What about Bob?

He’s a talented but belligerent tech, and he’s ruining the morale in the shop. What you can do to make peace.

I was finally able to hire a tech that I had been chasing for a few years. His knowledge and skill sets were said to be unmatched, and I couldn’t believe I was landing a “rock star.” I’ll call him Bob.

My dream became reality, production was up and there wasn’t a challenge we couldn’t overcome or car we couldn’t fix. Sales were going up 20 percent a year, our customers were happy and our business was building a reputation as the place for consumers to get their vehicles repaired.

Life was good, until one day I entered the shop and found my rock star cursing, throwing a tantrum at another employee because a job had gone wrong and
needed to be repeated. I intervened, of course, and calmed down Bob, which allowed the other techs to get back to work.

I explained to Bob that his behavior was not acceptable and wouldn’t be tolerated. He apologized, claiming that for a number of reasons he was feeling stressed. But as you can guess, Bob’s behavior didn’t improve. His attitude continued to get worse, but I kept trying to serve as the peacemaker with my team, using every excuse I could think of so that I could keep my rainmaker rock star.

I’m embarrassed to admit that I let Bob’s belligerence go on way too long, losing a few good techs in the name of “tolerance.” Replacing Bob’s production was impossible, I thought, and I could only see the potential for a downward spiral in my profitable business – until the day of reckoning came. I replaced Bob with a tech of perceived lesser skills. What happened next surprised me. Our gross profit for the year grew by 39.9 percent despite relatively flat sales.

The lesson learned in this story should be obvious to all my fellow shop owners who have the appropriate amount of gray matter, properly formatted. Lesson being: If you have an apple that’s spoiling the barrel or a prima donna, a few simple questions will cut to the quick of your decision.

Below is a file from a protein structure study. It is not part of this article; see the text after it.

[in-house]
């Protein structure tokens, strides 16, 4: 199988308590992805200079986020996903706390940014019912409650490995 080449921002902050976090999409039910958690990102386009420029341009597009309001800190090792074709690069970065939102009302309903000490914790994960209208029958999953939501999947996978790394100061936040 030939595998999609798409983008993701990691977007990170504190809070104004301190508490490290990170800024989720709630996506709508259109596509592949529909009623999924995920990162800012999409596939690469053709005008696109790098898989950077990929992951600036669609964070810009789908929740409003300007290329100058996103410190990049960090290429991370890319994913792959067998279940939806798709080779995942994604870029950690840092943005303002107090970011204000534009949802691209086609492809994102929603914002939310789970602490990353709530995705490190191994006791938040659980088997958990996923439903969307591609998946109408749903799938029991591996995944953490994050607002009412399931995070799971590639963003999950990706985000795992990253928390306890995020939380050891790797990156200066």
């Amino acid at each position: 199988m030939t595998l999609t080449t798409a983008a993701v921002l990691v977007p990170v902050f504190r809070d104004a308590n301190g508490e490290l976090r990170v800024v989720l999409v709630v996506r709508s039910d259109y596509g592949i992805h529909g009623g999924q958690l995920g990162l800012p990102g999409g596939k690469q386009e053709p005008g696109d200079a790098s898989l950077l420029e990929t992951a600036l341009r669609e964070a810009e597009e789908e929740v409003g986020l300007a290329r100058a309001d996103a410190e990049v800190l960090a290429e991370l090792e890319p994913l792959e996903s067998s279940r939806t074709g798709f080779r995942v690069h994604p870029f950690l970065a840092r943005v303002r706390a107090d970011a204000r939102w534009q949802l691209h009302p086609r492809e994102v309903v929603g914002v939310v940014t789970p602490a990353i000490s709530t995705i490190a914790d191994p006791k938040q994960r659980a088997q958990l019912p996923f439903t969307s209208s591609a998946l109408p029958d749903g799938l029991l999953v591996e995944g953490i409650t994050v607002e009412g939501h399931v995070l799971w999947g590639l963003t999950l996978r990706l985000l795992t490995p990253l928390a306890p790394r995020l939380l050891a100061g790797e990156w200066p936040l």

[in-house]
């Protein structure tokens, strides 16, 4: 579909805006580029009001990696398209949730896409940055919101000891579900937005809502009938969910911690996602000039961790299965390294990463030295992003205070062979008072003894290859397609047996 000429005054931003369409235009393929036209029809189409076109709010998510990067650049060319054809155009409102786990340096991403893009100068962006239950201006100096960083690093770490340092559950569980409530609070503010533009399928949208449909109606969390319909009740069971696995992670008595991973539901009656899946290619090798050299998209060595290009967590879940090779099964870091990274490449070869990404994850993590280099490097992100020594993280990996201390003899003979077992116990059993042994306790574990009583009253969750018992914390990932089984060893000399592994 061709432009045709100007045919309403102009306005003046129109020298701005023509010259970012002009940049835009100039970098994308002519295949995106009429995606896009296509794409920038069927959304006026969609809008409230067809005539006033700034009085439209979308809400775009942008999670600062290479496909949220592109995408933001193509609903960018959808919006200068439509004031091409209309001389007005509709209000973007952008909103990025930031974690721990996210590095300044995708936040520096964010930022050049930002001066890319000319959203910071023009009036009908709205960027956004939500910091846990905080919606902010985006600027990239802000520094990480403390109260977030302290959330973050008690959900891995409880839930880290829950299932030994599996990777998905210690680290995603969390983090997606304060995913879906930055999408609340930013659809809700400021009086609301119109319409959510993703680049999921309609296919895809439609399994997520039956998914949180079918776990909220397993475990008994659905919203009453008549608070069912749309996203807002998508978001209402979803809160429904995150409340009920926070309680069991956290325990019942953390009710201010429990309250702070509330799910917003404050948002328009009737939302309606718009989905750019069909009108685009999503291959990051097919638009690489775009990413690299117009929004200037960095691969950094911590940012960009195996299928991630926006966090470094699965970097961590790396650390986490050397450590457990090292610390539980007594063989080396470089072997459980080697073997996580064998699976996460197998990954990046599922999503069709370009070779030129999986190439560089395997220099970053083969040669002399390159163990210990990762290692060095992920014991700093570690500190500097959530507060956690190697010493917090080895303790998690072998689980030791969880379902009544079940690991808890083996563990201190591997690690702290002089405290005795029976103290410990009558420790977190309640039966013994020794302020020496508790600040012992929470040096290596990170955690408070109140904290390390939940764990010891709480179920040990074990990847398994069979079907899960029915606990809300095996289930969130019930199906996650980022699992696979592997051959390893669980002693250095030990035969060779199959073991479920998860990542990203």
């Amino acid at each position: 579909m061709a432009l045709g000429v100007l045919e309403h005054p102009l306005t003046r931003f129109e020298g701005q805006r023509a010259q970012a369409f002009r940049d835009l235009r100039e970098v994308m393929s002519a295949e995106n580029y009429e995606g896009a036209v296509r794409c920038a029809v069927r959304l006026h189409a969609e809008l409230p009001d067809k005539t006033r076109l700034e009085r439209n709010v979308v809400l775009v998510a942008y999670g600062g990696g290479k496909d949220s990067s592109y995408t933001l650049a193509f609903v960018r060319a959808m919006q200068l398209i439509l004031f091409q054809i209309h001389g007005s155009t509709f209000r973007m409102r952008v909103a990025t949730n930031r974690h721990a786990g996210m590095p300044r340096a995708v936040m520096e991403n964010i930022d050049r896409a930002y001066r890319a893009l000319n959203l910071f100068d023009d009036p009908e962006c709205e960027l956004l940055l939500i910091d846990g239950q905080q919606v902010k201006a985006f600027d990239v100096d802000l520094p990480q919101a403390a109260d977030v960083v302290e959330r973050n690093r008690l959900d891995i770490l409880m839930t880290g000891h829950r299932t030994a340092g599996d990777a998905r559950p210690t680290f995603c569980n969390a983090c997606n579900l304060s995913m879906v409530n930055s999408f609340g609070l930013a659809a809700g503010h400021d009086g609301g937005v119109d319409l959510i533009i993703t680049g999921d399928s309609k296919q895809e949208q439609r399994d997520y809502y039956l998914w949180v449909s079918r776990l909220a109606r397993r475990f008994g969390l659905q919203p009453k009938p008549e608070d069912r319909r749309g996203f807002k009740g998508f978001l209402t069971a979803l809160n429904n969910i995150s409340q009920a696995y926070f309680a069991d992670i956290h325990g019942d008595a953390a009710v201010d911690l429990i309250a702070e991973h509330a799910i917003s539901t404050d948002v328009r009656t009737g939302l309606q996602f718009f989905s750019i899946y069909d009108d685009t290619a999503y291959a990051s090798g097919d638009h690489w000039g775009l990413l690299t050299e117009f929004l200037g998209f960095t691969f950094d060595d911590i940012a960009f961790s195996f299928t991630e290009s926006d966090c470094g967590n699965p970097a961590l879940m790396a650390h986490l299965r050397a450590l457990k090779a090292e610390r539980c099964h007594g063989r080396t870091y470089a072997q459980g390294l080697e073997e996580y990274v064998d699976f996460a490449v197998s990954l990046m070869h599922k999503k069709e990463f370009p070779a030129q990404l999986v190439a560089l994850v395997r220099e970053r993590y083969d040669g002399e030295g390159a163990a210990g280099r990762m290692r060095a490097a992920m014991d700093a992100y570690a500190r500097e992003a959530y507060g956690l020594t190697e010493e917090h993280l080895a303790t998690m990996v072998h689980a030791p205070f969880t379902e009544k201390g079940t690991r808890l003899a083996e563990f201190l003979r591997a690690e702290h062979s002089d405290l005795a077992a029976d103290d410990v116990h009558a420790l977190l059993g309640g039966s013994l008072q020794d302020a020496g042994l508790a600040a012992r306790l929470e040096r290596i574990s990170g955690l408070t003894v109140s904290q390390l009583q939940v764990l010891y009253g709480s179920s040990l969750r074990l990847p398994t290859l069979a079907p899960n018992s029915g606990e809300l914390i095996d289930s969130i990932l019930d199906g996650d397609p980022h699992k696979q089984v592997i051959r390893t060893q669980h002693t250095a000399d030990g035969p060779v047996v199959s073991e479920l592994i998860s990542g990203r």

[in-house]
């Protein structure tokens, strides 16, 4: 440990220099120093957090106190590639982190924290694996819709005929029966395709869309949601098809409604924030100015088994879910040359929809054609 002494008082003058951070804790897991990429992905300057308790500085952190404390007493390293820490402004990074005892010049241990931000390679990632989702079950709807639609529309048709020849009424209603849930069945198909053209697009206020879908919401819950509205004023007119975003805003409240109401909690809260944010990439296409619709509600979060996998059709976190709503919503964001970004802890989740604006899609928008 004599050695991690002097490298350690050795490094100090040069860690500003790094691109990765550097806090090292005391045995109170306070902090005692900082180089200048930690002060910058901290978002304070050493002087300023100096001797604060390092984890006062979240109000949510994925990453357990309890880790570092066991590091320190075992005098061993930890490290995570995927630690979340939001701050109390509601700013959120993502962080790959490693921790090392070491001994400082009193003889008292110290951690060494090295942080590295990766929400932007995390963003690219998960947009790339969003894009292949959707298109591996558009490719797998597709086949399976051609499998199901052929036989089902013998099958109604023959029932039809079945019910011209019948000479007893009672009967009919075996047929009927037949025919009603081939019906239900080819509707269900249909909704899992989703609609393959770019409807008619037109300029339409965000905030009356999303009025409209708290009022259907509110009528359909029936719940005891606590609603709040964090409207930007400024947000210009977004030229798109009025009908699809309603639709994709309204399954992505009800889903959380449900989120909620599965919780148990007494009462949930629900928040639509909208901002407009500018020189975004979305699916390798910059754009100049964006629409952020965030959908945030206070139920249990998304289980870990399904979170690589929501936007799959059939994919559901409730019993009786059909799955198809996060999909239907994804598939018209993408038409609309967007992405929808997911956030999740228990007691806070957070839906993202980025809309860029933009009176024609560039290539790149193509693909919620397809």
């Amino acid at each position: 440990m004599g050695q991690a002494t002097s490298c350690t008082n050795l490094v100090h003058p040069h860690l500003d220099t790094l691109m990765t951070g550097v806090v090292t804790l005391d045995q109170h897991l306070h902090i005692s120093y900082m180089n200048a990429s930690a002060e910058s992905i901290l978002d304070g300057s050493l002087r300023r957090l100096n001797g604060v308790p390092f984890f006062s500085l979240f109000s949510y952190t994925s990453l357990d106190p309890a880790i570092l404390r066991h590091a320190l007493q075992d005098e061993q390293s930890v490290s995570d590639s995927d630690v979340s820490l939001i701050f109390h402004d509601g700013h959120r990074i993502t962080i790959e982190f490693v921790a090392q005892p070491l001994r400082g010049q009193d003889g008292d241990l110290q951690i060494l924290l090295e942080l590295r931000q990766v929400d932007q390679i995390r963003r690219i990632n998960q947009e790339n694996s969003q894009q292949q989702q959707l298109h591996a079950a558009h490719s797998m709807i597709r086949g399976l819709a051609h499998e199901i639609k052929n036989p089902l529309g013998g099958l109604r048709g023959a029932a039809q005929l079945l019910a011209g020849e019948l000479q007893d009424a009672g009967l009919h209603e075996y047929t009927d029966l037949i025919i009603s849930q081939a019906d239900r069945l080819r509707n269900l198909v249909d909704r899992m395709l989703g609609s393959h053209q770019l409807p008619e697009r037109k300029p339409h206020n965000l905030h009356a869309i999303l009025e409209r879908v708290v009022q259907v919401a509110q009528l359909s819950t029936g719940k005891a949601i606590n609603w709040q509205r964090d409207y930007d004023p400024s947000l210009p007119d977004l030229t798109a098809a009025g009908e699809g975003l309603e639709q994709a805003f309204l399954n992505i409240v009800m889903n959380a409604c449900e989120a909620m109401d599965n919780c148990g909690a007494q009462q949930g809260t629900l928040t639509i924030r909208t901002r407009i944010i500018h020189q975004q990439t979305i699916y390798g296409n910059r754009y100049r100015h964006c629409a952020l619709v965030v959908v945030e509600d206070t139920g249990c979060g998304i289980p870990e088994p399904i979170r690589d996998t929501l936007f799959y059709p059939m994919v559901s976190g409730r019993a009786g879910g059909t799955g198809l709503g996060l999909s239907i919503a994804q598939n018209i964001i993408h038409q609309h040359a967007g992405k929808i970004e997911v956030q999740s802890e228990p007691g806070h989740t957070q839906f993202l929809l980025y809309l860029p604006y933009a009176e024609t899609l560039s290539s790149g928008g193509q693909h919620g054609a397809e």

Talk to your problem employee, saying something like, “Bob, you’re clearly a terrific tech, but I’ve had too many complaints from others about how you’re treating them. Most recently, you were overheard yelling at Jim: ‘What’s the matter with you? This is important. Do it right.’ This type of behavior is not consistent with our core values and cannot continue, even if you’re right about him dropping the ball. There are other ways to deal with the problem than yelling and berating people.”

Ask Bob, “Is this description of your behavior a surprise, and how do you think it should be handled?” Bob’s response will help determine what you should do.

Response A: Overly defensive, makes excuses for why he does what he does and says something like, “If they would only do their jobs better, I wouldn’t have to yell at them.” This response suggests that it is unlikely Bob will change.

Response B: If Bob owns up to his behavior, asks to be given the opportunity to make changes, it’s possible he might change. If he’s sincere, offer to help him get some professional help. It’s hard to have the mental dexterity and control to learn how to handle emotions and improve interpersonal skills on our own.

Be quick to have these conversations with employees who don’t live up to your values. Act swiftly when change is needed. It will improve your personal and business life.